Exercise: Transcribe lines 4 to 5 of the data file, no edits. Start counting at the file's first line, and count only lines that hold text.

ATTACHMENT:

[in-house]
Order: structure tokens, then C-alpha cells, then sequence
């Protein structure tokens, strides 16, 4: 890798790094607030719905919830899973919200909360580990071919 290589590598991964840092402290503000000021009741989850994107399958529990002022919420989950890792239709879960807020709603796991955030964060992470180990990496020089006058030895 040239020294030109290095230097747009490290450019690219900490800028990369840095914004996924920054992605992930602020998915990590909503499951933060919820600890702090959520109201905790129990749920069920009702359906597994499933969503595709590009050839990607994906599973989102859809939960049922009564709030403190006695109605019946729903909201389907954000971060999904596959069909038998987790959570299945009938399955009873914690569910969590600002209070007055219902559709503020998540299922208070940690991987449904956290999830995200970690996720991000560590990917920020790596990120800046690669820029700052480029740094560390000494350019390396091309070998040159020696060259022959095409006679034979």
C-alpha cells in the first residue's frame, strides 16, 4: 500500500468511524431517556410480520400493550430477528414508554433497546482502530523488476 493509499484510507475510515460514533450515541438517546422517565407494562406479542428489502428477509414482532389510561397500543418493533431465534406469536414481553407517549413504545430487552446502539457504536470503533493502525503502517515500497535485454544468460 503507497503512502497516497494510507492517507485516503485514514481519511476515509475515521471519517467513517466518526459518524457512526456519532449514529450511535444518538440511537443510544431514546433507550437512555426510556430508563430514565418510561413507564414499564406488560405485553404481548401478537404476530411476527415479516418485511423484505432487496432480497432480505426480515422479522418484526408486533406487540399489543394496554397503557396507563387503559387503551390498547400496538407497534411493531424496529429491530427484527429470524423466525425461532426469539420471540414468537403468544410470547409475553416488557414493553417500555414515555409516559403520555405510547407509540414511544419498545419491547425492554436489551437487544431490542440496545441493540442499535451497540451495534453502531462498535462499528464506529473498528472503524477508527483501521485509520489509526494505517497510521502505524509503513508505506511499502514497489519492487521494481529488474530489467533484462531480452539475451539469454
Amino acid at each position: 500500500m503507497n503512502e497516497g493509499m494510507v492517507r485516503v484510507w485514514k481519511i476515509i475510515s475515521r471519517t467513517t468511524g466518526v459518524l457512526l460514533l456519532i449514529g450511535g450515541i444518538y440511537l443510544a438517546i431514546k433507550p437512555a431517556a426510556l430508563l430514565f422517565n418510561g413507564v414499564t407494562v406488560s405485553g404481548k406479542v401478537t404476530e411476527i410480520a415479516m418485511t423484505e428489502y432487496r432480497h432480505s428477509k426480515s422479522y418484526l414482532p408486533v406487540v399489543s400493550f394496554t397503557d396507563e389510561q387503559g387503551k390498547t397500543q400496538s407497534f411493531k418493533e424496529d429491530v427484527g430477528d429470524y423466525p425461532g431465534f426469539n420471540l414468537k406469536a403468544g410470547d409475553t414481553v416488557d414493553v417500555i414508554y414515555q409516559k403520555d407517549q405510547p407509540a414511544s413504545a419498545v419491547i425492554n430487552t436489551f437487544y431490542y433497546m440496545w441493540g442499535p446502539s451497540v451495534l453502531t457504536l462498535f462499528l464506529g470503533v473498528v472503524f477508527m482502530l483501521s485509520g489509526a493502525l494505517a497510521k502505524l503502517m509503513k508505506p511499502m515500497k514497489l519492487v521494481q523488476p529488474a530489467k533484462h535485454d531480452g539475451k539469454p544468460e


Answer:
C-alpha cells in the first residue's frame, strides 16, 4: 500500500468511524431517556410480520400493550430477528414508554433497546482502530523488476 493509499484510507475510515460514533450515541438517546422517565407494562406479542428489502428477509414482532389510561397500543418493533431465534406469536414481553407517549413504545430487552446502539457504536470503533493502525503502517515500497535485454544468460 503507497503512502497516497494510507492517507485516503485514514481519511476515509475515521471519517467513517466518526459518524457512526456519532449514529450511535444518538440511537443510544431514546433507550437512555426510556430508563430514565418510561413507564414499564406488560405485553404481548401478537404476530411476527415479516418485511423484505432487496432480497432480505426480515422479522418484526408486533406487540399489543394496554397503557396507563387503559387503551390498547400496538407497534411493531424496529429491530427484527429470524423466525425461532426469539420471540414468537403468544410470547409475553416488557414493553417500555414515555409516559403520555405510547407509540414511544419498545419491547425492554436489551437487544431490542440496545441493540442499535451497540451495534453502531462498535462499528464506529473498528472503524477508527483501521485509520489509526494505517497510521502505524509503513508505506511499502514497489519492487521494481529488474530489467533484462531480452539475451539469454
Amino acid at each position: 500500500m503507497n503512502e497516497g493509499m494510507v492517507r485516503v484510507w485514514k481519511i476515509i475510515s475515521r471519517t467513517t468511524g466518526v459518524l457512526l460514533l456519532i449514529g450511535g450515541i444518538y440511537l443510544a438517546i431514546k433507550p437512555a431517556a426510556l430508563l430514565f422517565n418510561g413507564v414499564t407494562v406488560s405485553g404481548k406479542v401478537t404476530e411476527i410480520a415479516m418485511t423484505e428489502y432487496r432480497h432480505s428477509k426480515s422479522y418484526l414482532p408486533v406487540v399489543s400493550f394496554t397503557d396507563e389510561q387503559g387503551k390498547t397500543q400496538s407497534f411493531k418493533e424496529d429491530v427484527g430477528d429470524y423466525p425461532g431465534f426469539n420471540l414468537k406469536a403468544g410470547d409475553t414481553v416488557d414493553v417500555i414508554y414515555q409516559k403520555d407517549q405510547p407509540a414511544s413504545a419498545v419491547i425492554n430487552t436489551f437487544y431490542y433497546m440496545w441493540g442499535p446502539s451497540v451495534l453502531t457504536l462498535f462499528l464506529g470503533v473498528v472503524f477508527m482502530l483501521s485509520g489509526a493502525l494505517a497510521k502505524l503502517m509503513k508505506p511499502m515500497k514497489l519492487v521494481q523488476p529488474a530489467k533484462h535485454d531480452g539475451k539469454p544468460e